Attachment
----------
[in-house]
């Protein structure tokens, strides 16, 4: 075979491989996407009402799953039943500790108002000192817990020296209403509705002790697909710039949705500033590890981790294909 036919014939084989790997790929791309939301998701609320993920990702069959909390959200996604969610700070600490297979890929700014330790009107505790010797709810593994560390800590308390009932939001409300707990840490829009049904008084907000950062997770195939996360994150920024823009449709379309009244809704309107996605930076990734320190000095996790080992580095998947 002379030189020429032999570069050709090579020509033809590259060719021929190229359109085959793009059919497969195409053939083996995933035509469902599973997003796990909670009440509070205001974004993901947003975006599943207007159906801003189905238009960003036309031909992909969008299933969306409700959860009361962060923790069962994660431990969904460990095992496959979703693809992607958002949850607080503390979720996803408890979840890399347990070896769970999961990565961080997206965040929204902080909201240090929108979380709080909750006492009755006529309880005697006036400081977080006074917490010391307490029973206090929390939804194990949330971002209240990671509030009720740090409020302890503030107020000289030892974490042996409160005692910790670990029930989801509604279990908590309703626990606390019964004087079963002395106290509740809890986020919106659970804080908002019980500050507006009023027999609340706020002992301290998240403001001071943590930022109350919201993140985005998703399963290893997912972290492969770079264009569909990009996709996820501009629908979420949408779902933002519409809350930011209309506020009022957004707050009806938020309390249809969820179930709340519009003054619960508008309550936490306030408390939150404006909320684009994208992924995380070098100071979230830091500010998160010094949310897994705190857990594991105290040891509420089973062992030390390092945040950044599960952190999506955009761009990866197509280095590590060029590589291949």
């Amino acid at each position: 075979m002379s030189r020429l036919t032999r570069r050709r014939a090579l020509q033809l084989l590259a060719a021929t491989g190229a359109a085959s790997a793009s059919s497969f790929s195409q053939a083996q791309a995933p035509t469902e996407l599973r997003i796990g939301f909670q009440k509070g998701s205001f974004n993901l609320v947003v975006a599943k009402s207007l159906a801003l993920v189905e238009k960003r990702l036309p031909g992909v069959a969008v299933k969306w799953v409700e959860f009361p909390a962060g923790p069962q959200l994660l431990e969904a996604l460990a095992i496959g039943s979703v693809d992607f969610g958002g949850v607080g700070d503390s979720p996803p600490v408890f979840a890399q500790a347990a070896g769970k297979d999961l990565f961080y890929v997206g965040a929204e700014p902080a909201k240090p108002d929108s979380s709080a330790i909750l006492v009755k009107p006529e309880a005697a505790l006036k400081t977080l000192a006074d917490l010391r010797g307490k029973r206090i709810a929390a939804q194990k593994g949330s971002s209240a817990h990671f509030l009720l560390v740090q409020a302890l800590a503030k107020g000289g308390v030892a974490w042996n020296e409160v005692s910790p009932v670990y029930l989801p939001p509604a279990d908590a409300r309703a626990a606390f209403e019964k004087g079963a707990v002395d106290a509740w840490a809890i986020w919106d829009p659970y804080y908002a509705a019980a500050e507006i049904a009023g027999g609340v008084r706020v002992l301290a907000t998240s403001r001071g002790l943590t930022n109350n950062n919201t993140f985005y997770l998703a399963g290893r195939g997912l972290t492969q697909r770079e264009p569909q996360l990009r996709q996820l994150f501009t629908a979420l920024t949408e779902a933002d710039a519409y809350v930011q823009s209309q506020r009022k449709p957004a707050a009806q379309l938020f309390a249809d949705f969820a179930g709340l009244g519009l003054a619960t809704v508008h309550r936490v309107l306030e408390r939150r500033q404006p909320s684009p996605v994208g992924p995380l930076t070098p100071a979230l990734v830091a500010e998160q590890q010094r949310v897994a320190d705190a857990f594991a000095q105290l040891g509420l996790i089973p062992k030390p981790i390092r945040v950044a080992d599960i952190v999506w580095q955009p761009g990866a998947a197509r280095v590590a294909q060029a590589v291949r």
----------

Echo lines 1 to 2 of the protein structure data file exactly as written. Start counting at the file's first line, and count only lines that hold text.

[in-house]
């Protein structure tokens, strides 16, 4: 075979491989996407009402799953039943500790108002000192817990020296209403509705002790697909710039949705500033590890981790294909 036919014939084989790997790929791309939301998701609320993920990702069959909390959200996604969610700070600490297979890929700014330790009107505790010797709810593994560390800590308390009932939001409300707990840490829009049904008084907000950062997770195939996360994150920024823009449709379309009244809704309107996605930076990734320190000095996790080992580095998947 002379030189020429032999570069050709090579020509033809590259060719021929190229359109085959793009059919497969195409053939083996995933035509469902599973997003796990909670009440509070205001974004993901947003975006599943207007159906801003189905238009960003036309031909992909969008299933969306409700959860009361962060923790069962994660431990969904460990095992496959979703693809992607958002949850607080503390979720996803408890979840890399347990070896769970999961990565961080997206965040929204902080909201240090929108979380709080909750006492009755006529309880005697006036400081977080006074917490010391307490029973206090929390939804194990949330971002209240990671509030009720740090409020302890503030107020000289030892974490042996409160005692910790670990029930989801509604279990908590309703626990606390019964004087079963002395106290509740809890986020919106659970804080908002019980500050507006009023027999609340706020002992301290998240403001001071943590930022109350919201993140985005998703399963290893997912972290492969770079264009569909990009996709996820501009629908979420949408779902933002519409809350930011209309506020009022957004707050009806938020309390249809969820179930709340519009003054619960508008309550936490306030408390939150404006909320684009994208992924995380070098100071979230830091500010998160010094949310897994705190857990594991105290040891509420089973062992030390390092945040950044599960952190999506955009761009990866197509280095590590060029590589291949």